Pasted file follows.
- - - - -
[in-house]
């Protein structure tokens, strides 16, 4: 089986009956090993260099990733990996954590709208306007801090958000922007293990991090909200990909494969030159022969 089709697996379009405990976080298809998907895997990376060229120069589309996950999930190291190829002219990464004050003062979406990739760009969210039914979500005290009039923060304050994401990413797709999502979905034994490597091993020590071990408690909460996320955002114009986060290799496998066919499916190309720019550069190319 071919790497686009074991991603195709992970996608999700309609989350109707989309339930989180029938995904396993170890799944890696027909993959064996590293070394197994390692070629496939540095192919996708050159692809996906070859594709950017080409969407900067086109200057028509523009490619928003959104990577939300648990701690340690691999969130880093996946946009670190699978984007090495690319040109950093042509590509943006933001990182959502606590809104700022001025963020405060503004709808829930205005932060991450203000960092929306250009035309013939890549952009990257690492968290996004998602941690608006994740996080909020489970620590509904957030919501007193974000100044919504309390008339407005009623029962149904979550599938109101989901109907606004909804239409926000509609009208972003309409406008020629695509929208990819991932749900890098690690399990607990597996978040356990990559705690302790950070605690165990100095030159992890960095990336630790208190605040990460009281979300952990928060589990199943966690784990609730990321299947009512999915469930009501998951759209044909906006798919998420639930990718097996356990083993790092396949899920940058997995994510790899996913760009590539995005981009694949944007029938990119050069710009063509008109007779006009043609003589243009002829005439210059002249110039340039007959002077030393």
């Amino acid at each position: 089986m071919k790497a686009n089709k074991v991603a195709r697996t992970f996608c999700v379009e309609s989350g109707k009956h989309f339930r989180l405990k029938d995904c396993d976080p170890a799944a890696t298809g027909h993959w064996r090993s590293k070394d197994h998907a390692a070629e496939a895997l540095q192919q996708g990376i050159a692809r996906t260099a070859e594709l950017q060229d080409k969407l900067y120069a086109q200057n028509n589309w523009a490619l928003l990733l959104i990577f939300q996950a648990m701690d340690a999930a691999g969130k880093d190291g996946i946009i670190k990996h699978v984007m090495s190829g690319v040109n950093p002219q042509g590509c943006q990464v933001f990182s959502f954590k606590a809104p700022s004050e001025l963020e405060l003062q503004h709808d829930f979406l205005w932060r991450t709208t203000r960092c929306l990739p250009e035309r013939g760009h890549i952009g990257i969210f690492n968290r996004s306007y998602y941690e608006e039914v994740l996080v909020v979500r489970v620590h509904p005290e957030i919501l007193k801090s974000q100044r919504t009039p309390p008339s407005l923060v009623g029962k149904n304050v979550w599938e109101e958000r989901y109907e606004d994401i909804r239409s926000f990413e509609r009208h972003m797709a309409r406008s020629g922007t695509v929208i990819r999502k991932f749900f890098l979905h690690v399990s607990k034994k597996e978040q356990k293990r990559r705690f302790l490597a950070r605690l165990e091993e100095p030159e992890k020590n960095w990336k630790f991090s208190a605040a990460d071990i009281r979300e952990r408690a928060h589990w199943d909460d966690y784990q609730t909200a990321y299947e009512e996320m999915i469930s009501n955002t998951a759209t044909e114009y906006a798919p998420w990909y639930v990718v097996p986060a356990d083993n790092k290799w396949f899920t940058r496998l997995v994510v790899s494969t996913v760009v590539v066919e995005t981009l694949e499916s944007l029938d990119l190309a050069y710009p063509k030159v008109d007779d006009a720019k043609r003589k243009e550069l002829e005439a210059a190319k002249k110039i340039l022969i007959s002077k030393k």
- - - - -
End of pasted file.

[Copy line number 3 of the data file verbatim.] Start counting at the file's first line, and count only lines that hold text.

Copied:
């Amino acid at each position: 089986m071919k790497a686009n089709k074991v991603a195709r697996t992970f996608c999700v379009e309609s989350g109707k009956h989309f339930r989180l405990k029938d995904c396993d976080p170890a799944a890696t298809g027909h993959w064996r090993s590293k070394d197994h998907a390692a070629e496939a895997l540095q192919q996708g990376i050159a692809r996906t260099a070859e594709l950017q060229d080409k969407l900067y120069a086109q200057n028509n589309w523009a490619l928003l990733l959104i990577f939300q996950a648990m701690d340690a999930a691999g969130k880093d190291g996946i946009i670190k990996h699978v984007m090495s190829g690319v040109n950093p002219q042509g590509c943006q990464v933001f990182s959502f954590k606590a809104p700022s004050e001025l963020e405060l003062q503004h709808d829930f979406l205005w932060r991450t709208t203000r960092c929306l990739p250009e035309r013939g760009h890549i952009g990257i969210f690492n968290r996004s306007y998602y941690e608006e039914v994740l996080v909020v979500r489970v620590h509904p005290e957030i919501l007193k801090s974000q100044r919504t009039p309390p008339s407005l923060v009623g029962k149904n304050v979550w599938e109101e958000r989901y109907e606004d994401i909804r239409s926000f990413e509609r009208h972003m797709a309409r406008s020629g922007t695509v929208i990819r999502k991932f749900f890098l979905h690690v399990s607990k034994k597996e978040q356990k293990r990559r705690f302790l490597a950070r605690l165990e091993e100095p030159e992890k020590n960095w990336k630790f991090s208190a605040a990460d071990i009281r979300e952990r408690a928060h589990w199943d909460d966690y784990q609730t909200a990321y299947e009512e996320m999915i469930s009501n955002t998951a759209t044909e114009y906006a798919p998420w990909y639930v990718v097996p986060a356990d083993n790092k290799w396949f899920t940058r496998l997995v994510v790899s494969t996913v760009v590539v066919e995005t981009l694949e499916s944007l029938d990119l190309a050069y710009p063509k030159v008109d007779d006009a720019k043609r003589k243009e550069l002829e005439a210059a190319k002249k110039i340039l022969i007959s002077k030393k």